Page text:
Residential and commercial carpet inspections are required when there are misunderstandings or complaints about carpet performance.
An IICRC-certified inspection is required by most carpet mills/manufacturers, and may be requested by anyone who is in the “carpet value chain,” including the retailer, installation contractor, end-user or consumer. The inspector’s job is to collect forensic evidence about flooring problems and express his or her observations and conclusions about that evidence in a clear and concise report suitable for use in a court of law.
Questions regarding carpet performance generally fall into one or a combination of the following categories:
- Misunderstanding of inherent product characteristics
Not only do IICRC inspectors understand inspection, but they are also required to have training and certification in carpet cleaning, stain and spot removal, repairs and installation.
- Why are dark shadows appearing under furniture that sits on our light-colored carpet?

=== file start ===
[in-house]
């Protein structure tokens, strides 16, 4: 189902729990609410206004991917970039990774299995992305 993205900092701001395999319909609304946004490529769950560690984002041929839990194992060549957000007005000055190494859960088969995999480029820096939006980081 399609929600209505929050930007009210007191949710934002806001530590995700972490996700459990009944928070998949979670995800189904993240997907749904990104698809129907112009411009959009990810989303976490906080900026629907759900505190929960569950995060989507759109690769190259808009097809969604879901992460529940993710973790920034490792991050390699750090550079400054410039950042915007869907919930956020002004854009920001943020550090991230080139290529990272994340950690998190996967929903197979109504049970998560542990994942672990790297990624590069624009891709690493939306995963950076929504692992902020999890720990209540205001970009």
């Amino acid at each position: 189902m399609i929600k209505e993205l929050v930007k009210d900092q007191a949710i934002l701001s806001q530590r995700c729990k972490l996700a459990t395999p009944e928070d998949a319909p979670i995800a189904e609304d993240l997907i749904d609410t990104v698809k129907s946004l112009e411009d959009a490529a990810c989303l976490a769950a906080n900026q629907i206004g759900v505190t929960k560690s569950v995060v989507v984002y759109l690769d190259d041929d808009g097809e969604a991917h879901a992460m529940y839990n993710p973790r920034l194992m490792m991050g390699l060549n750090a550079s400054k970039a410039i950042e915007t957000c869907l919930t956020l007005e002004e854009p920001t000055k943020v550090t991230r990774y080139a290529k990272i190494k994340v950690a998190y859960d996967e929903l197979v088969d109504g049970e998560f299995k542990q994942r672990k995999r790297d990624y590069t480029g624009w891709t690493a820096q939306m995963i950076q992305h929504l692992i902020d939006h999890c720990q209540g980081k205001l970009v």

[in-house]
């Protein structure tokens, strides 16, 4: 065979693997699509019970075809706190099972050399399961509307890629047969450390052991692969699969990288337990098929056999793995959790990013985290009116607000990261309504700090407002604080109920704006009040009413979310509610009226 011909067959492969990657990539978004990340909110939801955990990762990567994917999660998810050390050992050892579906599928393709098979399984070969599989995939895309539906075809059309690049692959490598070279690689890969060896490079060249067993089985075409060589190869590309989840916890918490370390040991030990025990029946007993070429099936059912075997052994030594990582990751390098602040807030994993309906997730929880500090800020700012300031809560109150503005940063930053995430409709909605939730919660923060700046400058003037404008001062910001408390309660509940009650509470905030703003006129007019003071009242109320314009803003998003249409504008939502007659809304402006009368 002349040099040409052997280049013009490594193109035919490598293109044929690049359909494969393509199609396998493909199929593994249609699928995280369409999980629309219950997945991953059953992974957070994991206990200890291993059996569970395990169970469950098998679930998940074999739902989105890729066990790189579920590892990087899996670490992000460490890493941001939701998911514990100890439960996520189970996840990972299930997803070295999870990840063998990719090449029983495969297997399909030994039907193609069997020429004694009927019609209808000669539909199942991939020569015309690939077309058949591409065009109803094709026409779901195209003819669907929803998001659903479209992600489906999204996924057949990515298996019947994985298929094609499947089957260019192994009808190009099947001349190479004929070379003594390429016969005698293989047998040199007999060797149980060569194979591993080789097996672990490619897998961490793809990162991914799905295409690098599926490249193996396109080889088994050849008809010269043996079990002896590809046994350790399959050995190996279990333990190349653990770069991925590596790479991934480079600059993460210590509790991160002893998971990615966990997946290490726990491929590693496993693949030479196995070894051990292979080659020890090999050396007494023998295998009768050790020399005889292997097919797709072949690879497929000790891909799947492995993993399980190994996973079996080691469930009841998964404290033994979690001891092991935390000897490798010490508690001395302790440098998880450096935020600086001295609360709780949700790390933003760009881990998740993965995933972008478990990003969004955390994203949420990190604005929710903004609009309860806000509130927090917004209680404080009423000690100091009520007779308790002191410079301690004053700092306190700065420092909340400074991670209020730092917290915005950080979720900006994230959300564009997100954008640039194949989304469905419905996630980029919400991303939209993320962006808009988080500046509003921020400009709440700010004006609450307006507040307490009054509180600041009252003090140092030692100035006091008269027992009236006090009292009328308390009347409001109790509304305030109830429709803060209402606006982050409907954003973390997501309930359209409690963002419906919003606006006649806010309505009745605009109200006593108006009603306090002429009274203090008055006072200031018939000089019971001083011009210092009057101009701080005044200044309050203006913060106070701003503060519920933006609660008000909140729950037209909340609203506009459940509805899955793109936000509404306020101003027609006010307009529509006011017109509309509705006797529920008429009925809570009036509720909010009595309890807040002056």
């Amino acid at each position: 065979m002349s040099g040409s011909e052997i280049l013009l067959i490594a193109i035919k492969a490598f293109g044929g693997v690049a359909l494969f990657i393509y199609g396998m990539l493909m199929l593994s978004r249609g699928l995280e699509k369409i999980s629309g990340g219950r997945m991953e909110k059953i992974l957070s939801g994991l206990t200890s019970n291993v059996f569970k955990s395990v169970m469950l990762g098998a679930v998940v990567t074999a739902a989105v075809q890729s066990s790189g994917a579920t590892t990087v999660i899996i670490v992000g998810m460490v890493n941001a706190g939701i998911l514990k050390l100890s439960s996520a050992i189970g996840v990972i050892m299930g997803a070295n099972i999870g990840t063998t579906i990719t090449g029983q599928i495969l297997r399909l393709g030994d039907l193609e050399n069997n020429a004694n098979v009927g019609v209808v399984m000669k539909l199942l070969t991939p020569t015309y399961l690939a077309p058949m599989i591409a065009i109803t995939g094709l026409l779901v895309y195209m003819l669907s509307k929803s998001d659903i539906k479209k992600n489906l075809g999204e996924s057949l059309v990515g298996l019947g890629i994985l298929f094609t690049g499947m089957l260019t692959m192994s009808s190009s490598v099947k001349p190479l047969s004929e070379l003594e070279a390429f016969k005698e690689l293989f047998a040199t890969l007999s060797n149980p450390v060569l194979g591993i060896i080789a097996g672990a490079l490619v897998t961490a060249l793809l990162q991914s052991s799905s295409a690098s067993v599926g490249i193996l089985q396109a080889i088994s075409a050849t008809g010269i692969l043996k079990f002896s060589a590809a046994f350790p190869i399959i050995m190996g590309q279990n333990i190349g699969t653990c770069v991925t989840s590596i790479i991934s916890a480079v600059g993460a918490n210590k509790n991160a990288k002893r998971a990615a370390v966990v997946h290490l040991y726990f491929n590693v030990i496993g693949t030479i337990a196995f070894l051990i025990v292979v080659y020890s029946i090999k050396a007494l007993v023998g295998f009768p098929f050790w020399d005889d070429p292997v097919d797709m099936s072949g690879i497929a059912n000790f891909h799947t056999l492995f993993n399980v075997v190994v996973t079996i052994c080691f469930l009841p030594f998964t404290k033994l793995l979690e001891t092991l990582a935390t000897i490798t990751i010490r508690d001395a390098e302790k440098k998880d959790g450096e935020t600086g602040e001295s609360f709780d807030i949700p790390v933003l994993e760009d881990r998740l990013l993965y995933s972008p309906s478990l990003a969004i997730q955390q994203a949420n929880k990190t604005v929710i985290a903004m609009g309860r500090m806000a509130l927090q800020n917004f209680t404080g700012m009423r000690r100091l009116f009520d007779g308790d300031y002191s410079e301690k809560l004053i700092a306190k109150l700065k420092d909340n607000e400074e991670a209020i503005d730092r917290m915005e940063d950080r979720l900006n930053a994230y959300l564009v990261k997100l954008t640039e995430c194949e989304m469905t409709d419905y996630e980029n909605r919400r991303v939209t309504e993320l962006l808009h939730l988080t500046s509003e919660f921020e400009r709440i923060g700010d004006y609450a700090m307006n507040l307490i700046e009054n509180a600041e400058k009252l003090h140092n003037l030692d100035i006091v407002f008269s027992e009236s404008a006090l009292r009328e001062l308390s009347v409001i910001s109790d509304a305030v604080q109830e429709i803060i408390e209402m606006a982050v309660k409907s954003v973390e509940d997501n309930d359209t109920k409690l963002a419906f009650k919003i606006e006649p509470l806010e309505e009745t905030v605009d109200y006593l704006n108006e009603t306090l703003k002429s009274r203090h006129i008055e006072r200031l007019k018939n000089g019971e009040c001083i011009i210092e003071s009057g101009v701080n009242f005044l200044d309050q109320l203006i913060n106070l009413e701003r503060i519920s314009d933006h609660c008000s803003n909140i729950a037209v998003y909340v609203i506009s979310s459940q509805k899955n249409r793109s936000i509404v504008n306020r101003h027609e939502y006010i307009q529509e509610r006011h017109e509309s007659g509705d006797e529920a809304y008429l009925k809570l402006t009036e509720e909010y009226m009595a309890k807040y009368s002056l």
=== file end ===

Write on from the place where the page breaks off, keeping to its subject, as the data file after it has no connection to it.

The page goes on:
When inspecting carpet for problems, it’s first necessary to ascertain a number of facts, including but not limited to:
- Fiber type
- Dye techniques
- HVAC system
- Lighting (fluorescent, incandescent, natural)
Almost any of these can have an impact on the problems you are experiencing with your carpet. In order to gather all the facts and to evaluate the influence of external factors normally takes an on-site inspection performed by a trained professional.
Alternatively, you can contact the carpet retailer who sold you the carpet. Reputable carpet manufacturers have warranties on their products and they can commission an inspection by a trained professional in the area. Be sure that the inspector is IICRC certified; this will be your assurance of an impartial evaluation of your carpet’s condition.